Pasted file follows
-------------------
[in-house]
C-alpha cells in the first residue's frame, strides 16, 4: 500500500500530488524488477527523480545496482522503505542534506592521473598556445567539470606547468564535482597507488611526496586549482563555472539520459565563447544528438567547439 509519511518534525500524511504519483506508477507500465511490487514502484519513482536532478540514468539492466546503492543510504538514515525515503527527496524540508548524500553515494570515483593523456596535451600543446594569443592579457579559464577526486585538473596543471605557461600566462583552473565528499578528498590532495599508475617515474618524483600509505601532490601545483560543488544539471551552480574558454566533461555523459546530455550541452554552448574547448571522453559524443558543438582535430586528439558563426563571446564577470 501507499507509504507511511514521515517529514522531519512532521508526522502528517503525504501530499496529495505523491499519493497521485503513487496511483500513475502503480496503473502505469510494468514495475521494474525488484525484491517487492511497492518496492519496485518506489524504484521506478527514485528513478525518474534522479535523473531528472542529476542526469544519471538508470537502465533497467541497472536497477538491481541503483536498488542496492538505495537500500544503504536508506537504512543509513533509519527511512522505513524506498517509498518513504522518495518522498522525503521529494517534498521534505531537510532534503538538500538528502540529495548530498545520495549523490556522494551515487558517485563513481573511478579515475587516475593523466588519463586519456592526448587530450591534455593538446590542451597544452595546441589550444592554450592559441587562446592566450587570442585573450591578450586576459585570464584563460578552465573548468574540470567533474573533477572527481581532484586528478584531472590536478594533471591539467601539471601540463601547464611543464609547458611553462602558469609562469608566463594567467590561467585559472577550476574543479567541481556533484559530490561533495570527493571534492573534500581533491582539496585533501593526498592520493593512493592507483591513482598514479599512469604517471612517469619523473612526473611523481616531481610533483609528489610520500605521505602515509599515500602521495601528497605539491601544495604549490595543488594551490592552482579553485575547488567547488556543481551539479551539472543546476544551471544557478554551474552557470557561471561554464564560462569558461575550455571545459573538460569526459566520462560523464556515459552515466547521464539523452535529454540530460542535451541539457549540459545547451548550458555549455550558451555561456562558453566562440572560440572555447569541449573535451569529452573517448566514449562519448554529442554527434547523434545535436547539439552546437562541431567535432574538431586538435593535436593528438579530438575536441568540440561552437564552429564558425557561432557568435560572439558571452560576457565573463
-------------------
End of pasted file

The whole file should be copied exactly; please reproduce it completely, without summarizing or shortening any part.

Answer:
[in-house]
C-alpha cells in the first residue's frame, strides 16, 4: 500500500500530488524488477527523480545496482522503505542534506592521473598556445567539470606547468564535482597507488611526496586549482563555472539520459565563447544528438567547439 509519511518534525500524511504519483506508477507500465511490487514502484519513482536532478540514468539492466546503492543510504538514515525515503527527496524540508548524500553515494570515483593523456596535451600543446594569443592579457579559464577526486585538473596543471605557461600566462583552473565528499578528498590532495599508475617515474618524483600509505601532490601545483560543488544539471551552480574558454566533461555523459546530455550541452554552448574547448571522453559524443558543438582535430586528439558563426563571446564577470 501507499507509504507511511514521515517529514522531519512532521508526522502528517503525504501530499496529495505523491499519493497521485503513487496511483500513475502503480496503473502505469510494468514495475521494474525488484525484491517487492511497492518496492519496485518506489524504484521506478527514485528513478525518474534522479535523473531528472542529476542526469544519471538508470537502465533497467541497472536497477538491481541503483536498488542496492538505495537500500544503504536508506537504512543509513533509519527511512522505513524506498517509498518513504522518495518522498522525503521529494517534498521534505531537510532534503538538500538528502540529495548530498545520495549523490556522494551515487558517485563513481573511478579515475587516475593523466588519463586519456592526448587530450591534455593538446590542451597544452595546441589550444592554450592559441587562446592566450587570442585573450591578450586576459585570464584563460578552465573548468574540470567533474573533477572527481581532484586528478584531472590536478594533471591539467601539471601540463601547464611543464609547458611553462602558469609562469608566463594567467590561467585559472577550476574543479567541481556533484559530490561533495570527493571534492573534500581533491582539496585533501593526498592520493593512493592507483591513482598514479599512469604517471612517469619523473612526473611523481616531481610533483609528489610520500605521505602515509599515500602521495601528497605539491601544495604549490595543488594551490592552482579553485575547488567547488556543481551539479551539472543546476544551471544557478554551474552557470557561471561554464564560462569558461575550455571545459573538460569526459566520462560523464556515459552515466547521464539523452535529454540530460542535451541539457549540459545547451548550458555549455550558451555561456562558453566562440572560440572555447569541449573535451569529452573517448566514449562519448554529442554527434547523434545535436547539439552546437562541431567535432574538431586538435593535436593528438579530438575536441568540440561552437564552429564558425557561432557568435560572439558571452560576457565573463